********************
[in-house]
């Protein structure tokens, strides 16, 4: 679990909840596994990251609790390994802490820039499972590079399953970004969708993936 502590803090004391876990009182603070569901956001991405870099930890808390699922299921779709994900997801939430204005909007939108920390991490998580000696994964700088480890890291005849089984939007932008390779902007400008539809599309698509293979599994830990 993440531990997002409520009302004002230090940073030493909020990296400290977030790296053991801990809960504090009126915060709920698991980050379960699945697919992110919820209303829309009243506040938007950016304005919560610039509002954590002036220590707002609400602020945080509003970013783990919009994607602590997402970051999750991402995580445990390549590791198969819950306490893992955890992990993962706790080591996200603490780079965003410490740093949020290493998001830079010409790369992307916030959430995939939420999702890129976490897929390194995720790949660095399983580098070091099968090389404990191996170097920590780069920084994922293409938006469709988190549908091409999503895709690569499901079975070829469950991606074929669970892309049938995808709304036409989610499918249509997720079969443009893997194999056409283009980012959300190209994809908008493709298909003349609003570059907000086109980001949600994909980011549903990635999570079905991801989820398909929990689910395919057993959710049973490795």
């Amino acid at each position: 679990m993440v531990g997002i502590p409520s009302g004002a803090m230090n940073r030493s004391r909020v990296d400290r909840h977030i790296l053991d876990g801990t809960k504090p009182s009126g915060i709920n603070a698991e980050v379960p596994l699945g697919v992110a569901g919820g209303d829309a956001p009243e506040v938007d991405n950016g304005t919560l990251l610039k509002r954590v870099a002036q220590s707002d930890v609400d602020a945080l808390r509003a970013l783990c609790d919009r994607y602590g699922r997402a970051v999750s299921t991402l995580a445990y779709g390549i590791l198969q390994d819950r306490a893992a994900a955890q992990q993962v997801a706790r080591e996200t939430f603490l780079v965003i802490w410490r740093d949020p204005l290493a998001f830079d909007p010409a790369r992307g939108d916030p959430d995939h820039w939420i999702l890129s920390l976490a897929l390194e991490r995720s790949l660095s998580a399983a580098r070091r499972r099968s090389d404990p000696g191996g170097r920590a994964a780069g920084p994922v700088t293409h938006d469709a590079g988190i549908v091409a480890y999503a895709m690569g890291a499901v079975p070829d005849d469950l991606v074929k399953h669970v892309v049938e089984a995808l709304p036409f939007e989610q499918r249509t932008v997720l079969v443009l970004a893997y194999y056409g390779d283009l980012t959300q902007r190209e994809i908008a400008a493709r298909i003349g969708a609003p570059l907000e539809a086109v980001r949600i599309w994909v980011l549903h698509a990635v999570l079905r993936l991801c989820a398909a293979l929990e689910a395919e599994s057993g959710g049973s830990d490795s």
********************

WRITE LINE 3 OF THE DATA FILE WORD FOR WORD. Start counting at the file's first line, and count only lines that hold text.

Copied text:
């Amino acid at each position: 679990m993440v531990g997002i502590p409520s009302g004002a803090m230090n940073r030493s004391r909020v990296d400290r909840h977030i790296l053991d876990g801990t809960k504090p009182s009126g915060i709920n603070a698991e980050v379960p596994l699945g697919v992110a569901g919820g209303d829309a956001p009243e506040v938007d991405n950016g304005t919560l990251l610039k509002r954590v870099a002036q220590s707002d930890v609400d602020a945080l808390r509003a970013l783990c609790d919009r994607y602590g699922r997402a970051v999750s299921t991402l995580a445990y779709g390549i590791l198969q390994d819950r306490a893992a994900a955890q992990q993962v997801a706790r080591e996200t939430f603490l780079v965003i802490w410490r740093d949020p204005l290493a998001f830079d909007p010409a790369r992307g939108d916030p959430d995939h820039w939420i999702l890129s920390l976490a897929l390194e991490r995720s790949l660095s998580a399983a580098r070091r499972r099968s090389d404990p000696g191996g170097r920590a994964a780069g920084p994922v700088t293409h938006d469709a590079g988190i549908v091409a480890y999503a895709m690569g890291a499901v079975p070829d005849d469950l991606v074929k399953h669970v892309v049938e089984a995808l709304p036409f939007e989610q499918r249509t932008v997720l079969v443009l970004a893997y194999y056409g390779d283009l980012t959300q902007r190209e994809i908008a400008a493709r298909i003349g969708a609003p570059l907000e539809a086109v980001r949600i599309w994909v980011l549903h698509a990635v999570l079905r993936l991801c989820a398909a293979l929990e689910a395919e599994s057993g959710g049973s830990d490795s």